Mary Baldwin Creative Journal Finds National Niche

Ariel-Ehlenz.Girls-Girls-GirlsJust a few years after its launch as the country’s only online creative journal run by undergraduates for undergraduates, Mary Baldwin University’s Outrageous Fortune has collected national accolades and bolstered students’ skills and confidence. The current issue of plain china, a widely respected anthology of the best undergraduate writing and art in the United States, features two works from Outrageous Fortune, marking the second time that the Mary Baldwin journal has been included as one of the best of the best.

“It is truly a campus organization that provides students with an outlet for creative expression and experiences that reward them with marketable skills,” said Sarah Kennedy, professor of English and Outrageous Fortune’s faculty advisor.

Kennedy oversees the interns who work on the magazine and offers advice when staffers seek her out, but she solidly credits the club’s student leaders with supplying creative direction and managing day-to-day operations such as maintaining a database of national contacts, selecting works from hundreds of submissions, and sending acceptance or rejection letters for the publication.

“They are the ones who have earned the recognition. They have made a name for Outrageous Fortune and Mary Baldwin,” she said.

Theatre major Laura Wise ’14, art and drama editor, agrees with Kennedy  that involvement in Outrageous Fortune serves as career preparation.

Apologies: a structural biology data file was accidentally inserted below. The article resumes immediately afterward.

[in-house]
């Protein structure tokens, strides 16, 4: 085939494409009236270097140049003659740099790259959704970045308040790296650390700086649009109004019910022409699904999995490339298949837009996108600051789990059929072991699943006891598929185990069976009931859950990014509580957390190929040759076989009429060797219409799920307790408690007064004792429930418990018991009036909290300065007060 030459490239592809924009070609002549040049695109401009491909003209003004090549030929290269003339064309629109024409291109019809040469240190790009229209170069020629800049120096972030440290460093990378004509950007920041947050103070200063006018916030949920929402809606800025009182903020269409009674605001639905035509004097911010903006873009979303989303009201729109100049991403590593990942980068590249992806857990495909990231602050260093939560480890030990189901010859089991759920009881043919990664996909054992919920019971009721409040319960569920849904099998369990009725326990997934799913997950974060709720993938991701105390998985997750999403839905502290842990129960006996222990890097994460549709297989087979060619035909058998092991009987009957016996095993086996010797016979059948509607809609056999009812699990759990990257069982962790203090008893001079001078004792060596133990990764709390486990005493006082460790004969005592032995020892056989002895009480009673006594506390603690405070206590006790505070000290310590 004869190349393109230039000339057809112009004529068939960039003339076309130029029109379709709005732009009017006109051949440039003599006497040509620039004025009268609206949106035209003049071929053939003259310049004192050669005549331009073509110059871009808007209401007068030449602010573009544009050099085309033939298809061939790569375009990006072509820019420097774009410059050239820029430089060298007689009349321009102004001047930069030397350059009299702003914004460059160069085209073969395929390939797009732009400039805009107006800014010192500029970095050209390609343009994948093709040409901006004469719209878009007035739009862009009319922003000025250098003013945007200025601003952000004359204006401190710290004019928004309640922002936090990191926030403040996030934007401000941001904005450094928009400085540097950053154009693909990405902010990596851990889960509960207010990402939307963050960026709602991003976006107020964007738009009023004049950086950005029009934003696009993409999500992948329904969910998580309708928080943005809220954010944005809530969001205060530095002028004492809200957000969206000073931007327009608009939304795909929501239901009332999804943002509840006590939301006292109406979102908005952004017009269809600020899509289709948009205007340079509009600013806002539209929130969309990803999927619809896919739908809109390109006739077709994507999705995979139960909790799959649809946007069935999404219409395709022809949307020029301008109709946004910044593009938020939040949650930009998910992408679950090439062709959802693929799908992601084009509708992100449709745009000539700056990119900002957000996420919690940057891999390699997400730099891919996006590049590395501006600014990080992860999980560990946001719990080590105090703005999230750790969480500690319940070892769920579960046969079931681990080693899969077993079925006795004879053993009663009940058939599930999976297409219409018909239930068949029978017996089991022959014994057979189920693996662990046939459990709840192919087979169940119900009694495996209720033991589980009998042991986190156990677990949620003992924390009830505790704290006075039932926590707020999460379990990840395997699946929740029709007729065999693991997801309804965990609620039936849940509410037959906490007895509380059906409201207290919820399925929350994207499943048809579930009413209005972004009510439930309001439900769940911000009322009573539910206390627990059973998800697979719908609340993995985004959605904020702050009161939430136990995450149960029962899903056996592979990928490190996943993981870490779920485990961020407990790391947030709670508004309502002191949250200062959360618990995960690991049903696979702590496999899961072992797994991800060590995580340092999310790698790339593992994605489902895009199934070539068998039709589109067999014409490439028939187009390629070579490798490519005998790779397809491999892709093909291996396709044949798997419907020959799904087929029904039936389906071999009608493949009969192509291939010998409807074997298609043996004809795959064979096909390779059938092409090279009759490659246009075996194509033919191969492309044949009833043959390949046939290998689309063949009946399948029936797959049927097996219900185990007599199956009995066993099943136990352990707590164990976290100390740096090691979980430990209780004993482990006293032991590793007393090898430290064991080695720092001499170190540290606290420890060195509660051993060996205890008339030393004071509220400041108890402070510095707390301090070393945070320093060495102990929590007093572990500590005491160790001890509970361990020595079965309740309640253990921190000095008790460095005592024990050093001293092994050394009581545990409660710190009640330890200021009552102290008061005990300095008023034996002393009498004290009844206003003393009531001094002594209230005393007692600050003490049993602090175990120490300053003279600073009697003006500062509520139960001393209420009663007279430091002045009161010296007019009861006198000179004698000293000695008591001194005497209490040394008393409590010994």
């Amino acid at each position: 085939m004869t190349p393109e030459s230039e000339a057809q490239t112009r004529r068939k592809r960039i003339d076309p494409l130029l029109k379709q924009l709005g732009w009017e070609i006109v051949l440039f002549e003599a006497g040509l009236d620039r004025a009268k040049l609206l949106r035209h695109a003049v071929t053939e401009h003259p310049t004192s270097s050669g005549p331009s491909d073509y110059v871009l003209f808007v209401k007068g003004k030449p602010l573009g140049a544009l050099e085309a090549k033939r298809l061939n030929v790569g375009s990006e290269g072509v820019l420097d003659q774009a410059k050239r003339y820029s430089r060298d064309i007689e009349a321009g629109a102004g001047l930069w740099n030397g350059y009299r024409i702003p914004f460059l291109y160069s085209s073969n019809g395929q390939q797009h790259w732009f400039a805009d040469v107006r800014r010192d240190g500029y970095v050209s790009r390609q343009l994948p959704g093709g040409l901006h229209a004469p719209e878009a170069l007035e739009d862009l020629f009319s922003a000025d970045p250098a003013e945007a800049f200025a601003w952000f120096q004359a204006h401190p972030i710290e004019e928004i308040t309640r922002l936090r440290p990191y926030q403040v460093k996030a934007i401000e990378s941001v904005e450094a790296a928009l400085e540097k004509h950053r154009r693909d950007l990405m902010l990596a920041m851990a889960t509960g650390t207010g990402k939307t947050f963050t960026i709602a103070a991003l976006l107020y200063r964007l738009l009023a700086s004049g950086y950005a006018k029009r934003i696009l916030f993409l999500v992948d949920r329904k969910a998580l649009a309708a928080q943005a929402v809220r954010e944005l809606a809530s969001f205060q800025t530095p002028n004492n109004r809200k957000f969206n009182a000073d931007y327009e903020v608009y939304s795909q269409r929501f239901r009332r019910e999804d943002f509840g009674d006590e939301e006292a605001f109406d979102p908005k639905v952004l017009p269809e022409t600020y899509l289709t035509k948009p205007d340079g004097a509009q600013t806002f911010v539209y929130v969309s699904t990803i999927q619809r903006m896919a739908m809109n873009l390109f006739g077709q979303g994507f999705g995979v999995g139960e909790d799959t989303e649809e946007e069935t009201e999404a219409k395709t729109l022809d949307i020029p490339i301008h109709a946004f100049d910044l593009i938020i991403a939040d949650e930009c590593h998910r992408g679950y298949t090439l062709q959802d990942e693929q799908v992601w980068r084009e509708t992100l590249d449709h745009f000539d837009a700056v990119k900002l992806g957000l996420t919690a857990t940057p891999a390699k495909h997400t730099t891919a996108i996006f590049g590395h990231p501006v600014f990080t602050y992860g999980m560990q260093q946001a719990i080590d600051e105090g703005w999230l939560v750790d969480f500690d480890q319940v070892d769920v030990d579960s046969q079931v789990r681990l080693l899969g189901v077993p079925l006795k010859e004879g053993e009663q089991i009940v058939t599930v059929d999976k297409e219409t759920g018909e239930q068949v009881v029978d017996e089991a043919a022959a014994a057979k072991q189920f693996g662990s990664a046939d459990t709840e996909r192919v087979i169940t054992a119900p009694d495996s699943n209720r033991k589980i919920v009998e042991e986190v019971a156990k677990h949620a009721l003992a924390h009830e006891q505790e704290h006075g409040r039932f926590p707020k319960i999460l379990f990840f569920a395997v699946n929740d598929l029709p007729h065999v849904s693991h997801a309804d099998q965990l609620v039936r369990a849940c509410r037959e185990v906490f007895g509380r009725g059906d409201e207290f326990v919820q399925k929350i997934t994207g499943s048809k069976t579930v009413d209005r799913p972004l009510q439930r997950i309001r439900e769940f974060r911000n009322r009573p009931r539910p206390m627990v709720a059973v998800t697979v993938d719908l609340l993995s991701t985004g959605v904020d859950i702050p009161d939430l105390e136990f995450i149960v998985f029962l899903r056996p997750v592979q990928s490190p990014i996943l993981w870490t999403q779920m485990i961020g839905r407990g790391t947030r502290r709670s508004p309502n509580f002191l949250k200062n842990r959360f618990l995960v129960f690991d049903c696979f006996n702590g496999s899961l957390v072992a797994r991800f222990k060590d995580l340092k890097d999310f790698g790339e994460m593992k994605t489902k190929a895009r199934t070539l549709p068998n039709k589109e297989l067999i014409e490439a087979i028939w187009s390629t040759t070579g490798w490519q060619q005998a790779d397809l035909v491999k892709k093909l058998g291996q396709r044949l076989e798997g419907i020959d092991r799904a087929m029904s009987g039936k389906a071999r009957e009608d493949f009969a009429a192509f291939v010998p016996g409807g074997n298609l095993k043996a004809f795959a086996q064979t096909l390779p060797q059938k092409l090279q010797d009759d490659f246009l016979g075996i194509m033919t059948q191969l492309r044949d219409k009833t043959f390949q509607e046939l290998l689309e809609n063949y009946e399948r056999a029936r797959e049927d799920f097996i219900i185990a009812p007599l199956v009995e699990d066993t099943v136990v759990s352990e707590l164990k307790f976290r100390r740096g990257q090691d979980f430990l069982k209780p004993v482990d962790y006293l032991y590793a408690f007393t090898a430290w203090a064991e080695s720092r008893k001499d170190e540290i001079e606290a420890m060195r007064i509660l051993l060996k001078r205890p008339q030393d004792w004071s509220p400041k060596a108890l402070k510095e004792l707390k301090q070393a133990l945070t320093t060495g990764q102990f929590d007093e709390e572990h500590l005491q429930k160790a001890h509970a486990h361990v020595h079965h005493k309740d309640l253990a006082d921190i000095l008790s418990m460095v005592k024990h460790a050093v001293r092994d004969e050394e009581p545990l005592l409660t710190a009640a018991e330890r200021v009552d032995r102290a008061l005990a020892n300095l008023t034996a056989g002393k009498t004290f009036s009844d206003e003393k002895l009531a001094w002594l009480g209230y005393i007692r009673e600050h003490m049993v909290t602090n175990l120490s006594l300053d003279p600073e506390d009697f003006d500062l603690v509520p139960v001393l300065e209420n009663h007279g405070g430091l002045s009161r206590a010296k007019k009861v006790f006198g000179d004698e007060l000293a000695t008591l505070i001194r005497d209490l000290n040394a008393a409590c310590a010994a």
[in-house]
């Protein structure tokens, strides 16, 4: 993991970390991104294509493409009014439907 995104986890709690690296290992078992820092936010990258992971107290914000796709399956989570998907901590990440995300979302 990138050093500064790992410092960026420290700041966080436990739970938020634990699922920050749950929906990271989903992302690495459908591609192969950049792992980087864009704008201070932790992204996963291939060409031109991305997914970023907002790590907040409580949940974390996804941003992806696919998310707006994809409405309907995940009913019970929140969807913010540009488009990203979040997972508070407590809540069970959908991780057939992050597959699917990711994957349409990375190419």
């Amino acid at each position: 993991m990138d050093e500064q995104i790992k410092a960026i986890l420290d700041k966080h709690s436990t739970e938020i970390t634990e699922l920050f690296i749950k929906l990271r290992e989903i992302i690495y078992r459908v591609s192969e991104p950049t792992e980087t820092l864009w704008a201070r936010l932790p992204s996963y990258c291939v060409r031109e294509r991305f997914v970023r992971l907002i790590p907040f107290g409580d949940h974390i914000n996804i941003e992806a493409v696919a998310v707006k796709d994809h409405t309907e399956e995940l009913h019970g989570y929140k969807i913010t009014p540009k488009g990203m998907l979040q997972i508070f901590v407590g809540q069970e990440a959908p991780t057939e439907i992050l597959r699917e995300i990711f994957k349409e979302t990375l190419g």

“My work has given me realistic expectations about the standards of professionalism in the working world,” Wise said.

The journal accepts previously unpublished poetry, short stories, chapters of novels, one-act plays, essays, photographs, and artwork from undergraduates in the United States. The staff is considering expanding to seek international submissions.

Senior Mikhaila Moynihan has enjoyed shaping and reshaping the journal since her freshman year. After working as fiction editor, managing editor, and editor-in-chief, she now serves as editor-at-large and considers training the club’s next leaders her top priority.

“It is so difficult — but necessary — to be published in the literary world today,” Moynihan said. “The ability to give other students a chance to showcase their work is fulfilling and interesting. I want to ensure that our journal continues to be strong and respected.”

She is also impressed that the editorial staff is comprised of students with a wide variety of majors and interests.

Managing Editor Jasmine-Kelly Chavis ’15 said her tenure with Outrageous Fortune has sharpened her business and mediation skills.  She is a big fan of the Open Mic events that the staff hosts a few times each semester — the next one is slated for February 20 in the Nuthouse and is open to all Mary Baldwin students.

“I love seeing the creativity of our campus blossom at Open Mic nights. I love that I am part of an organization that provides an outlet for others to express themselves,” Chavis said.

Although there is a steady stream of submissions to Outrageous Fortune from colleges and universities nationwide, Kennedy and the staff hope to encourage more works from Mary Baldwin students. They would also like to see more submissions from Mary Baldwin alumni, who are the only non-undergraduate contributors accepted into the journal.

“I’m constantly amazed by the creative ways people have explored various forms of art,” Wise said.

Front photo, “The Americana,” featured as cover art for the spring 2014 edition of Outrageous Fortune, by Olivia Samerdyke ’14.

Interior image, “Girls, girls, girls,” from the spring 2014 edition of Outrageous Fortune, by Ariel Ehlenz.